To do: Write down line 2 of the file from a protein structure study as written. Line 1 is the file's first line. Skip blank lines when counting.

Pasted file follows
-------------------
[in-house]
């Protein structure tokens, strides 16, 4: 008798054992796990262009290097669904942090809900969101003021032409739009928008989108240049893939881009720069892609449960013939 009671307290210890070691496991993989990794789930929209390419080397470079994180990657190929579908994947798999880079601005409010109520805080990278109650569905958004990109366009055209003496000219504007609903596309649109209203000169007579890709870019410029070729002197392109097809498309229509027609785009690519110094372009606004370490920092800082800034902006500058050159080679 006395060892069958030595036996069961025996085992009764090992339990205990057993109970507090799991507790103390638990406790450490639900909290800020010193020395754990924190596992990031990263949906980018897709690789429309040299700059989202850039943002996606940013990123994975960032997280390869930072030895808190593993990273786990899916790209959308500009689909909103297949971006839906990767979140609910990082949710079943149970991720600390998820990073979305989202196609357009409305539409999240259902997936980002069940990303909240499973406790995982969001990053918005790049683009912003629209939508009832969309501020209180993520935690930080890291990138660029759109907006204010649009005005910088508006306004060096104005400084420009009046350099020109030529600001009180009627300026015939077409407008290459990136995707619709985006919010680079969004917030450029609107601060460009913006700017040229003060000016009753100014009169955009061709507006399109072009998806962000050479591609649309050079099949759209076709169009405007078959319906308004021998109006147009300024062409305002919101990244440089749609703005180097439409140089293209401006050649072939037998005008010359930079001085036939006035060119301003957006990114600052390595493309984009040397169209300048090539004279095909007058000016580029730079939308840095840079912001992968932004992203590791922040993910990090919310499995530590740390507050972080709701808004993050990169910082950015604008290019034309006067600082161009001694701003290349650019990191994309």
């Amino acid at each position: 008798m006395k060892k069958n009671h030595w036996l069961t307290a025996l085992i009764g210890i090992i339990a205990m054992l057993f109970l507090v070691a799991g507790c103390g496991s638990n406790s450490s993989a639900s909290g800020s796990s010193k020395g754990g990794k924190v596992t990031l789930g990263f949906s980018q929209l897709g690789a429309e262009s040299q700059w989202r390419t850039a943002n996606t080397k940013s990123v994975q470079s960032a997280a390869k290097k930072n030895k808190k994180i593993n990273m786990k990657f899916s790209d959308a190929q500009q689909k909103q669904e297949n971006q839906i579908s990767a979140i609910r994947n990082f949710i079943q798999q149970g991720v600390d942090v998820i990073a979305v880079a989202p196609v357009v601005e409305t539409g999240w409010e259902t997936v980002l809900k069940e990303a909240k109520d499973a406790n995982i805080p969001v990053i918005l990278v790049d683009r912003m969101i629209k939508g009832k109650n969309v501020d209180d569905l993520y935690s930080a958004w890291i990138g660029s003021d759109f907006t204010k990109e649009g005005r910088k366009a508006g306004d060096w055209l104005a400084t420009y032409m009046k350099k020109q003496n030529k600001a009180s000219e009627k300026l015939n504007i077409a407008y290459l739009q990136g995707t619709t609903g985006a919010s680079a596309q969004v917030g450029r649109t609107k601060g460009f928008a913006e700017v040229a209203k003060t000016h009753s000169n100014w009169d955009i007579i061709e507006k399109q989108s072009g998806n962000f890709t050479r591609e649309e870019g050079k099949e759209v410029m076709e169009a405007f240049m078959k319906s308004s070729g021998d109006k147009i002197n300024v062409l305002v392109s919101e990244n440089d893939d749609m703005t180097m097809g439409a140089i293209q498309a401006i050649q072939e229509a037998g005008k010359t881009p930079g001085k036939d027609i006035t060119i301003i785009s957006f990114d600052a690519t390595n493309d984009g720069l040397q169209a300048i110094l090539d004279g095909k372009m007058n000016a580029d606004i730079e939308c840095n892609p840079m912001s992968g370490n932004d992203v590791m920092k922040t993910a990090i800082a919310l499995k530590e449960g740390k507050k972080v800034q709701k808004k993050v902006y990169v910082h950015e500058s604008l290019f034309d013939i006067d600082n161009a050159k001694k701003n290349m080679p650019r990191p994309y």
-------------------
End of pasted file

């Protein structure tokens, strides 16, 4: 008798054992796990262009290097669904942090809900969101003021032409739009928008989108240049893939881009720069892609449960013939 009671307290210890070691496991993989990794789930929209390419080397470079994180990657190929579908994947798999880079601005409010109520805080990278109650569905958004990109366009055209003496000219504007609903596309649109209203000169007579890709870019410029070729002197392109097809498309229509027609785009690519110094372009606004370490920092800082800034902006500058050159080679 006395060892069958030595036996069961025996085992009764090992339990205990057993109970507090799991507790103390638990406790450490639900909290800020010193020395754990924190596992990031990263949906980018897709690789429309040299700059989202850039943002996606940013990123994975960032997280390869930072030895808190593993990273786990899916790209959308500009689909909103297949971006839906990767979140609910990082949710079943149970991720600390998820990073979305989202196609357009409305539409999240259902997936980002069940990303909240499973406790995982969001990053918005790049683009912003629209939508009832969309501020209180993520935690930080890291990138660029759109907006204010649009005005910088508006306004060096104005400084420009009046350099020109030529600001009180009627300026015939077409407008290459990136995707619709985006919010680079969004917030450029609107601060460009913006700017040229003060000016009753100014009169955009061709507006399109072009998806962000050479591609649309050079099949759209076709169009405007078959319906308004021998109006147009300024062409305002919101990244440089749609703005180097439409140089293209401006050649072939037998005008010359930079001085036939006035060119301003957006990114600052390595493309984009040397169209300048090539004279095909007058000016580029730079939308840095840079912001992968932004992203590791922040993910990090919310499995530590740390507050972080709701808004993050990169910082950015604008290019034309006067600082161009001694701003290349650019990191994309």